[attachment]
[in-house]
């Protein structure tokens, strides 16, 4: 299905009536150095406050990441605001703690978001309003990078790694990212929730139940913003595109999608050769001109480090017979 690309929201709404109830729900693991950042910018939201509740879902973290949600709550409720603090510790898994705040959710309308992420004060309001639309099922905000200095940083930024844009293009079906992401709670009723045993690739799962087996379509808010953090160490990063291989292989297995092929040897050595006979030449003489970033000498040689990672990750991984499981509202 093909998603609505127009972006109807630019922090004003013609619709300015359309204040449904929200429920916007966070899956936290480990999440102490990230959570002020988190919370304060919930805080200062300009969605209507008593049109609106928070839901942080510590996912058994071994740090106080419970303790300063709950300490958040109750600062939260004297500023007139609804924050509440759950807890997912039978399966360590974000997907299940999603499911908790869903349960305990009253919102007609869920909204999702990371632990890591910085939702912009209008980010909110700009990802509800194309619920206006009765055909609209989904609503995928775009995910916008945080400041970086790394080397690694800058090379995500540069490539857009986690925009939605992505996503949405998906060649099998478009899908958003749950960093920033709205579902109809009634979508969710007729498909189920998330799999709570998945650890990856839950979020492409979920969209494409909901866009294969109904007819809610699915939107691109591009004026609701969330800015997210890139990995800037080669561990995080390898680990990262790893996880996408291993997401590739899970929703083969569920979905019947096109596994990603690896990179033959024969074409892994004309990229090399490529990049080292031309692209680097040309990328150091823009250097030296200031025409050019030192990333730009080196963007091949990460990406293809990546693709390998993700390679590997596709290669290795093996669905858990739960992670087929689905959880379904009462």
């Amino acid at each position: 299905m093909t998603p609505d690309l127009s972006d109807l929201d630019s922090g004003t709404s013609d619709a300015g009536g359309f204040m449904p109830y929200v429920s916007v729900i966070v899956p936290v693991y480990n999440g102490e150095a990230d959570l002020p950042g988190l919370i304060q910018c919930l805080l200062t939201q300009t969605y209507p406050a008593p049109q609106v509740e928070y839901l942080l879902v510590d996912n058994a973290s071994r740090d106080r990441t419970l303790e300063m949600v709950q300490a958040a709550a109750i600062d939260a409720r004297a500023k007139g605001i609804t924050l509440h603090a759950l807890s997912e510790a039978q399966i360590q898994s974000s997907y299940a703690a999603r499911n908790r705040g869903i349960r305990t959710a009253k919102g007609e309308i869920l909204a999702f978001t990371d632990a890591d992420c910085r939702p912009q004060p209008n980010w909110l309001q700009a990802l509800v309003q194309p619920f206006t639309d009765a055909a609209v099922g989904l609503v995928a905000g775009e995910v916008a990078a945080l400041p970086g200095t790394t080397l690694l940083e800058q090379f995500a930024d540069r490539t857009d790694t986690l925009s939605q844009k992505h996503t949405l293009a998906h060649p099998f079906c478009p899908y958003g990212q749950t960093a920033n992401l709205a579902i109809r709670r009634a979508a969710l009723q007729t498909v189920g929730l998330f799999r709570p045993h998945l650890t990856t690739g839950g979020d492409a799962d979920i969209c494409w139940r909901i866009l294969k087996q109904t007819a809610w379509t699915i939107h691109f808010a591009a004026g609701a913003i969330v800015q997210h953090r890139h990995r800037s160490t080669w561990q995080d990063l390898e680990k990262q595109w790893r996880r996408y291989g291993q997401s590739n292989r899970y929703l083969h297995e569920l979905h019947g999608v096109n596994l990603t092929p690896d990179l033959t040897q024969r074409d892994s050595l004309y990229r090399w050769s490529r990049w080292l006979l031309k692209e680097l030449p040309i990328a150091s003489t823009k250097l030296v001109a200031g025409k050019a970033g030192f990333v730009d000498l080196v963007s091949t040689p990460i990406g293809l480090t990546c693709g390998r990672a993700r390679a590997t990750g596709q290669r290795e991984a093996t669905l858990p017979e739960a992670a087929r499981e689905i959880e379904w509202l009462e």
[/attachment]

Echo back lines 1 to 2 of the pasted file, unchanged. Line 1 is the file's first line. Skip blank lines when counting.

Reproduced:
[in-house]
């Protein structure tokens, strides 16, 4: 299905009536150095406050990441605001703690978001309003990078790694990212929730139940913003595109999608050769001109480090017979 690309929201709404109830729900693991950042910018939201509740879902973290949600709550409720603090510790898994705040959710309308992420004060309001639309099922905000200095940083930024844009293009079906992401709670009723045993690739799962087996379509808010953090160490990063291989292989297995092929040897050595006979030449003489970033000498040689990672990750991984499981509202 093909998603609505127009972006109807630019922090004003013609619709300015359309204040449904929200429920916007966070899956936290480990999440102490990230959570002020988190919370304060919930805080200062300009969605209507008593049109609106928070839901942080510590996912058994071994740090106080419970303790300063709950300490958040109750600062939260004297500023007139609804924050509440759950807890997912039978399966360590974000997907299940999603499911908790869903349960305990009253919102007609869920909204999702990371632990890591910085939702912009209008980010909110700009990802509800194309619920206006009765055909609209989904609503995928775009995910916008945080400041970086790394080397690694800058090379995500540069490539857009986690925009939605992505996503949405998906060649099998478009899908958003749950960093920033709205579902109809009634979508969710007729498909189920998330799999709570998945650890990856839950979020492409979920969209494409909901866009294969109904007819809610699915939107691109591009004026609701969330800015997210890139990995800037080669561990995080390898680990990262790893996880996408291993997401590739899970929703083969569920979905019947096109596994990603690896990179033959024969074409892994004309990229090399490529990049080292031309692209680097040309990328150091823009250097030296200031025409050019030192990333730009080196963007091949990460990406293809990546693709390998993700390679590997596709290669290795093996669905858990739960992670087929689905959880379904009462």